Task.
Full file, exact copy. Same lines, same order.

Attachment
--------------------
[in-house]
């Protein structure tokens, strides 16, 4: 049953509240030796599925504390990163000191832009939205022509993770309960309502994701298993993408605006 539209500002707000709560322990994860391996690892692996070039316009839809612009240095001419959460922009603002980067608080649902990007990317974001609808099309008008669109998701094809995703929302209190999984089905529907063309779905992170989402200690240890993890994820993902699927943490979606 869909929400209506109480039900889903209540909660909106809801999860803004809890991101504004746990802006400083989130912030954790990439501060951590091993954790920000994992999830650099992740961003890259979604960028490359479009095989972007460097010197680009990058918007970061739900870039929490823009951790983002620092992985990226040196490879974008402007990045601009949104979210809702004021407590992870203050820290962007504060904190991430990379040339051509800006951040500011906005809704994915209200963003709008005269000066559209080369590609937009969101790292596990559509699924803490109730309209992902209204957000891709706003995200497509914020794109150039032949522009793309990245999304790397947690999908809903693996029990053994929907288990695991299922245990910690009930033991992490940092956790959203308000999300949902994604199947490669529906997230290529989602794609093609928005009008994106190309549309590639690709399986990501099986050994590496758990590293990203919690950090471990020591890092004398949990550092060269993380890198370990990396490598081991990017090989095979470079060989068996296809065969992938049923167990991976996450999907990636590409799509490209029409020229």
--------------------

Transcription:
[in-house]
């Protein structure tokens, strides 16, 4: 049953509240030796599925504390990163000191832009939205022509993770309960309502994701298993993408605006 539209500002707000709560322990994860391996690892692996070039316009839809612009240095001419959460922009603002980067608080649902990007990317974001609808099309008008669109998701094809995703929302209190999984089905529907063309779905992170989402200690240890993890994820993902699927943490979606 869909929400209506109480039900889903209540909660909106809801999860803004809890991101504004746990802006400083989130912030954790990439501060951590091993954790920000994992999830650099992740961003890259979604960028490359479009095989972007460097010197680009990058918007970061739900870039929490823009951790983002620092992985990226040196490879974008402007990045601009949104979210809702004021407590992870203050820290962007504060904190991430990379040339051509800006951040500011906005809704994915209200963003709008005269000066559209080369590609937009969101790292596990559509699924803490109730309209992902209204957000891709706003995200497509914020794109150039032949522009793309990245999304790397947690999908809903693996029990053994929907288990695991299922245990910690009930033991992490940092956790959203308000999300949902994604199947490669529906997230290529989602794609093609928005009008994106190309549309590639690709399986990501099986050994590496758990590293990203919690950090471990020591890092004398949990550092060269993380890198370990990396490598081991990017090989095979470079060989068996296809065969992938049923167990991976996450999907990636590409799509490209029409020229």